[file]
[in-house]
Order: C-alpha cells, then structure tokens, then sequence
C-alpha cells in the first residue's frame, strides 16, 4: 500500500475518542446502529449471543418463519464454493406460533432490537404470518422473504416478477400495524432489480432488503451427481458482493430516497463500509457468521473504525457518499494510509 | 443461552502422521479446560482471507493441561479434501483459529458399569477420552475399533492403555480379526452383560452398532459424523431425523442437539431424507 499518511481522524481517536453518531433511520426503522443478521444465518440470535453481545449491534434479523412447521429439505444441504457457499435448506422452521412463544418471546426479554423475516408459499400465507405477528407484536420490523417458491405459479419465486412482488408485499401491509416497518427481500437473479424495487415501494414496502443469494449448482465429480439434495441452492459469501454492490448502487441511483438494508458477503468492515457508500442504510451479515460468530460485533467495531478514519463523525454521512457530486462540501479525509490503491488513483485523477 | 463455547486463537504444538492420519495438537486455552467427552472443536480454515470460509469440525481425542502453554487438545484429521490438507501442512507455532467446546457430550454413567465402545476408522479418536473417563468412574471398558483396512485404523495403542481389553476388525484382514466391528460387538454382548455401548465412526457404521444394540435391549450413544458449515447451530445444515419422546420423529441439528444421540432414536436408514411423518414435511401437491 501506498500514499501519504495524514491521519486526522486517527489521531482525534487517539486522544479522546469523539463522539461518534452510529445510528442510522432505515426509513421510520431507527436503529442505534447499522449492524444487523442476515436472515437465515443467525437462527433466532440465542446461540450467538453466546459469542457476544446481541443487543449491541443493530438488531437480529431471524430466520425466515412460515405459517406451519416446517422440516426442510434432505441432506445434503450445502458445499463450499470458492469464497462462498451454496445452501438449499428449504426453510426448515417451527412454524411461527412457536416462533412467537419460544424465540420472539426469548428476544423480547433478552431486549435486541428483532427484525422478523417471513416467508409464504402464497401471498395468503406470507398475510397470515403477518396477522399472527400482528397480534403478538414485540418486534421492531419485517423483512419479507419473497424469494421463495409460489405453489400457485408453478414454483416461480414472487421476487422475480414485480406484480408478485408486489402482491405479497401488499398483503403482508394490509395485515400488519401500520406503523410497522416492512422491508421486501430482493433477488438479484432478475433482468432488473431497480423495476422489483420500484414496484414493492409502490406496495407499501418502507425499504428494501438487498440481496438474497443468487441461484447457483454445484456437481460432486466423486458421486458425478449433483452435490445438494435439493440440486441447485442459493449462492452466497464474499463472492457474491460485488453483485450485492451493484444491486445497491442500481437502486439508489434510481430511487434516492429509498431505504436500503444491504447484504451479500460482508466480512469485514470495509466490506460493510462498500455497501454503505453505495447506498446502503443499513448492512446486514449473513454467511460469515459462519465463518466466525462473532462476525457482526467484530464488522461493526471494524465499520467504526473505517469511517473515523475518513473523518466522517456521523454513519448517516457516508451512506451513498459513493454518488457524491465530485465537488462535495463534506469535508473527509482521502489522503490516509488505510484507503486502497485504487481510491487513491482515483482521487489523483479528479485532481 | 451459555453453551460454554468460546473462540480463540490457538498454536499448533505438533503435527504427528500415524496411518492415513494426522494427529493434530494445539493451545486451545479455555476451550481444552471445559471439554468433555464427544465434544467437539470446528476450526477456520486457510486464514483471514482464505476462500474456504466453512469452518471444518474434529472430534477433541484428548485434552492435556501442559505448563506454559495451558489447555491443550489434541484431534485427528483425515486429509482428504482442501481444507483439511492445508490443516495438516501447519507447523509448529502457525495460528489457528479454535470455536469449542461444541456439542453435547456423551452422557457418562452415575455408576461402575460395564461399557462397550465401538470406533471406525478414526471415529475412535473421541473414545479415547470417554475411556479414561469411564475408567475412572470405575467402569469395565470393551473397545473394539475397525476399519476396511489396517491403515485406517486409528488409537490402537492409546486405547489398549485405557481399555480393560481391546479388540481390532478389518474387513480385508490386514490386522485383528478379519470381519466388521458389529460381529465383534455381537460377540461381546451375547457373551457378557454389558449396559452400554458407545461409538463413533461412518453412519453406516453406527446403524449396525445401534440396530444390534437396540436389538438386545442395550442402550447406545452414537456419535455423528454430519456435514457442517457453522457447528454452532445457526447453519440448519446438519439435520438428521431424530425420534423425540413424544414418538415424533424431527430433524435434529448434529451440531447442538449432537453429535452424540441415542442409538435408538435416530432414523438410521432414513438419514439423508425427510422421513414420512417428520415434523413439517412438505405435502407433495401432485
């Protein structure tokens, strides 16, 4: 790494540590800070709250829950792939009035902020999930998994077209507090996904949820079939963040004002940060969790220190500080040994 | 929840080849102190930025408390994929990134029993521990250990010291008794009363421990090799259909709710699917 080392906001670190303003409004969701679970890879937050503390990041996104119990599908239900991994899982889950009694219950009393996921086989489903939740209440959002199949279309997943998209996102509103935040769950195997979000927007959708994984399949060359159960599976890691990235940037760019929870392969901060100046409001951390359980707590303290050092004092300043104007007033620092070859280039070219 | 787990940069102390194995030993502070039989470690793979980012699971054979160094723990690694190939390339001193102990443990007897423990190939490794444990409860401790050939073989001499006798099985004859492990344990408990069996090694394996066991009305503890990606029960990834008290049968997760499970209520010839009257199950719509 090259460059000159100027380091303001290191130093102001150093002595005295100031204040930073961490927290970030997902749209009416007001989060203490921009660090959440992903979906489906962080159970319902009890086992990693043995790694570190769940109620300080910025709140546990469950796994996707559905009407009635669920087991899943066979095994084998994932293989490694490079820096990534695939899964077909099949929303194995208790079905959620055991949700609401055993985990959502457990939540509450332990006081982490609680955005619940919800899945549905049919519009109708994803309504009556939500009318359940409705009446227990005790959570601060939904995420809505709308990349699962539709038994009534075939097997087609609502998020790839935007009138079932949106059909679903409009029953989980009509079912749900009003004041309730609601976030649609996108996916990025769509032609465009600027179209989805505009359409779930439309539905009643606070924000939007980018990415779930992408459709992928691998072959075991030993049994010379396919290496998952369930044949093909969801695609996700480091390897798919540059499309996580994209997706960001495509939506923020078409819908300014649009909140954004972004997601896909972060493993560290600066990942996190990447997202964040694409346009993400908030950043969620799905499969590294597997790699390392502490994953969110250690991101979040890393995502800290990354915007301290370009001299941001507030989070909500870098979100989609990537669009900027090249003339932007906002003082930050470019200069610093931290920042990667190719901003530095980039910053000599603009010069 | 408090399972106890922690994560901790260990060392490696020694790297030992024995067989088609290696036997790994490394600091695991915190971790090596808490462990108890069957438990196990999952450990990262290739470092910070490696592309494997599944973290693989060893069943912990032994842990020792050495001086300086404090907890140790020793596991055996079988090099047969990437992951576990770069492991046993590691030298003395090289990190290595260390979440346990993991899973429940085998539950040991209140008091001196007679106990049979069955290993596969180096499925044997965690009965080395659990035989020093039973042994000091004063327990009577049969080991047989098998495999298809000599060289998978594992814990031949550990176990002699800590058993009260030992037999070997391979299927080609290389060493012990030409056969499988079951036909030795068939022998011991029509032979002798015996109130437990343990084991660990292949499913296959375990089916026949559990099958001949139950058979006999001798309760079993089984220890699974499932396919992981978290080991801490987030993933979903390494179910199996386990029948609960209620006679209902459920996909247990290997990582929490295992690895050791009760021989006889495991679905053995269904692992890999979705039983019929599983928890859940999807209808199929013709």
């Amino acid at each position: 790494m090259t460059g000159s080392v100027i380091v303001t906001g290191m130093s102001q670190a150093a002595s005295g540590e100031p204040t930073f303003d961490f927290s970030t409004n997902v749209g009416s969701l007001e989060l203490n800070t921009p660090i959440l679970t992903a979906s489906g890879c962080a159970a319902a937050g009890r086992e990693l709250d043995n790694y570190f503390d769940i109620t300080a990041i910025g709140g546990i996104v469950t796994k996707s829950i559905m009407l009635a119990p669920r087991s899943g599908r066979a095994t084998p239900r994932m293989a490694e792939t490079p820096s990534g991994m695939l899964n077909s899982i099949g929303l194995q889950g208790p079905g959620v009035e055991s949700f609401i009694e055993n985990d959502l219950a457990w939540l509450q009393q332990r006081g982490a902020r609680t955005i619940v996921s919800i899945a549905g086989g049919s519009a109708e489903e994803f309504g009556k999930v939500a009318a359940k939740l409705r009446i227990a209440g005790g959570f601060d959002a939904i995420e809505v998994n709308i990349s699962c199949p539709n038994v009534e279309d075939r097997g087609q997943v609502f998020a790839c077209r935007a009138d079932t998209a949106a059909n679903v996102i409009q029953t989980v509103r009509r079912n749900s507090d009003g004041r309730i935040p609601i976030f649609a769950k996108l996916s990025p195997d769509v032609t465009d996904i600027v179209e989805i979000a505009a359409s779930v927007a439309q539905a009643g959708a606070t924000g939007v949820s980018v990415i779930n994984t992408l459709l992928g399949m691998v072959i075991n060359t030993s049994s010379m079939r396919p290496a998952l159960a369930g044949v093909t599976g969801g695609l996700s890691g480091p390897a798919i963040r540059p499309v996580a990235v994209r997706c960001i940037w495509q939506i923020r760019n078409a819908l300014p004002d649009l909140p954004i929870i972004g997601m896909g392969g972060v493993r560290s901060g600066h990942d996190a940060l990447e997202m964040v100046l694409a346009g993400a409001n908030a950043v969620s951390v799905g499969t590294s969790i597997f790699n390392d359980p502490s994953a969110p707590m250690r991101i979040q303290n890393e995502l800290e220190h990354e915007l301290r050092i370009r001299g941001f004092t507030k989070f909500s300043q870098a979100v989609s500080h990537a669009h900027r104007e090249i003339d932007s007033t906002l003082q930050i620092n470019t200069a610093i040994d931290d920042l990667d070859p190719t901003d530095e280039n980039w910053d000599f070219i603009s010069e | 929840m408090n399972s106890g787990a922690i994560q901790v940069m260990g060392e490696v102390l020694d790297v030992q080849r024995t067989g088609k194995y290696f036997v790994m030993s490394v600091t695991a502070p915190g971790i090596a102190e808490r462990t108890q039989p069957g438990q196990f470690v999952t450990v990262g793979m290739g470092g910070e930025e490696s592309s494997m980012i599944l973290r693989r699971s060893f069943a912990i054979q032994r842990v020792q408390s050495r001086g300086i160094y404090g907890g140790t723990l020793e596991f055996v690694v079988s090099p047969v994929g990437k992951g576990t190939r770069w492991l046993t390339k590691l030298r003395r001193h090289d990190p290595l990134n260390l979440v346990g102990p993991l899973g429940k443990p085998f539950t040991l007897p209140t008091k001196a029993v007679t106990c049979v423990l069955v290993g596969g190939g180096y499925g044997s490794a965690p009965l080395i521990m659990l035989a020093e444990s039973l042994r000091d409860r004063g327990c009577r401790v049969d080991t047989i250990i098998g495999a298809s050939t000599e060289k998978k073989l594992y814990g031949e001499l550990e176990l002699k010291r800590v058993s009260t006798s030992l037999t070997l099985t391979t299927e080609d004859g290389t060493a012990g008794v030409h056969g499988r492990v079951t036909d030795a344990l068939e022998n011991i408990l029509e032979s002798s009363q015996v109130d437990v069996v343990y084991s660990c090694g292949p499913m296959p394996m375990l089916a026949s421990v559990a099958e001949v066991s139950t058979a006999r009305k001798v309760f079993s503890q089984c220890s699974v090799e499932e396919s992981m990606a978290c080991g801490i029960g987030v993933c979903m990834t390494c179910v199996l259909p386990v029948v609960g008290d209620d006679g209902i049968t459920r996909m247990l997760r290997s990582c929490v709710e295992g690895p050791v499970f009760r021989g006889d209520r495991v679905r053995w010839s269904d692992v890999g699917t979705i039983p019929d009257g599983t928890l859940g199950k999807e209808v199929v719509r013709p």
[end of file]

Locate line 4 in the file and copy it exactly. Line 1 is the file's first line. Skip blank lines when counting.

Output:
């Protein structure tokens, strides 16, 4: 790494540590800070709250829950792939009035902020999930998994077209507090996904949820079939963040004002940060969790220190500080040994 | 929840080849102190930025408390994929990134029993521990250990010291008794009363421990090799259909709710699917 080392906001670190303003409004969701679970890879937050503390990041996104119990599908239900991994899982889950009694219950009393996921086989489903939740209440959002199949279309997943998209996102509103935040769950195997979000927007959708994984399949060359159960599976890691990235940037760019929870392969901060100046409001951390359980707590303290050092004092300043104007007033620092070859280039070219 | 787990940069102390194995030993502070039989470690793979980012699971054979160094723990690694190939390339001193102990443990007897423990190939490794444990409860401790050939073989001499006798099985004859492990344990408990069996090694394996066991009305503890990606029960990834008290049968997760499970209520010839009257199950719509 090259460059000159100027380091303001290191130093102001150093002595005295100031204040930073961490927290970030997902749209009416007001989060203490921009660090959440992903979906489906962080159970319902009890086992990693043995790694570190769940109620300080910025709140546990469950796994996707559905009407009635669920087991899943066979095994084998994932293989490694490079820096990534695939899964077909099949929303194995208790079905959620055991949700609401055993985990959502457990939540509450332990006081982490609680955005619940919800899945549905049919519009109708994803309504009556939500009318359940409705009446227990005790959570601060939904995420809505709308990349699962539709038994009534075939097997087609609502998020790839935007009138079932949106059909679903409009029953989980009509079912749900009003004041309730609601976030649609996108996916990025769509032609465009600027179209989805505009359409779930439309539905009643606070924000939007980018990415779930992408459709992928691998072959075991030993049994010379396919290496998952369930044949093909969801695609996700480091390897798919540059499309996580994209997706960001495509939506923020078409819908300014649009909140954004972004997601896909972060493993560290600066990942996190990447997202964040694409346009993400908030950043969620799905499969590294597997790699390392502490994953969110250690991101979040890393995502800290990354915007301290370009001299941001507030989070909500870098979100989609990537669009900027090249003339932007906002003082930050470019200069610093931290920042990667190719901003530095980039910053000599603009010069 | 408090399972106890922690994560901790260990060392490696020694790297030992024995067989088609290696036997790994490394600091695991915190971790090596808490462990108890069957438990196990999952450990990262290739470092910070490696592309494997599944973290693989060893069943912990032994842990020792050495001086300086404090907890140790020793596991055996079988090099047969990437992951576990770069492991046993590691030298003395090289990190290595260390979440346990993991899973429940085998539950040991209140008091001196007679106990049979069955290993596969180096499925044997965690009965080395659990035989020093039973042994000091004063327990009577049969080991047989098998495999298809000599060289998978594992814990031949550990176990002699800590058993009260030992037999070997391979299927080609290389060493012990030409056969499988079951036909030795068939022998011991029509032979002798015996109130437990343990084991660990292949499913296959375990089916026949559990099958001949139950058979006999001798309760079993089984220890699974499932396919992981978290080991801490987030993933979903390494179910199996386990029948609960209620006679209902459920996909247990290997990582929490295992690895050791009760021989006889495991679905053995269904692992890999979705039983019929599983928890859940999807209808199929013709």